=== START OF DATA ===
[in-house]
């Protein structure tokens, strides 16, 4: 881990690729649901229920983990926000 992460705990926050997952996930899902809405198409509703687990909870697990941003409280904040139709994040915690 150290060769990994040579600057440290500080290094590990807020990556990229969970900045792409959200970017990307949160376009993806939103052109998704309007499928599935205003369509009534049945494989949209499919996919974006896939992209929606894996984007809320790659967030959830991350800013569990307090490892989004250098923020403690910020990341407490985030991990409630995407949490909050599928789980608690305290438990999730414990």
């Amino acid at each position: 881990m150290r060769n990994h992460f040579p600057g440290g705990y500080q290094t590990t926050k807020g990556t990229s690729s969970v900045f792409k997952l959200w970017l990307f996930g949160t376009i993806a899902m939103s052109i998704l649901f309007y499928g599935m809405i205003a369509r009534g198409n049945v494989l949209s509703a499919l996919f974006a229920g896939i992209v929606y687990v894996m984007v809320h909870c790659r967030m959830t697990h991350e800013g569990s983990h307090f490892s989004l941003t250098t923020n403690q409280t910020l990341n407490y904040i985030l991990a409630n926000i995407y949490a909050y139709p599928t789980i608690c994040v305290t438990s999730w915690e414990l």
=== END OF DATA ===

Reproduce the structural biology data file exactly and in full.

[in-house]
């Protein structure tokens, strides 16, 4: 881990690729649901229920983990926000 992460705990926050997952996930899902809405198409509703687990909870697990941003409280904040139709994040915690 150290060769990994040579600057440290500080290094590990807020990556990229969970900045792409959200970017990307949160376009993806939103052109998704309007499928599935205003369509009534049945494989949209499919996919974006896939992209929606894996984007809320790659967030959830991350800013569990307090490892989004250098923020403690910020990341407490985030991990409630995407949490909050599928789980608690305290438990999730414990």
């Amino acid at each position: 881990m150290r060769n990994h992460f040579p600057g440290g705990y500080q290094t590990t926050k807020g990556t990229s690729s969970v900045f792409k997952l959200w970017l990307f996930g949160t376009i993806a899902m939103s052109i998704l649901f309007y499928g599935m809405i205003a369509r009534g198409n049945v494989l949209s509703a499919l996919f974006a229920g896939i992209v929606y687990v894996m984007v809320h909870c790659r967030m959830t697990h991350e800013g569990s983990h307090f490892s989004l941003t250098t923020n403690q409280t910020l990341n407490y904040i985030l991990a409630n926000i995407y949490a909050y139709p599928t789980i608690c994040v305290t438990s999730w915690e414990l």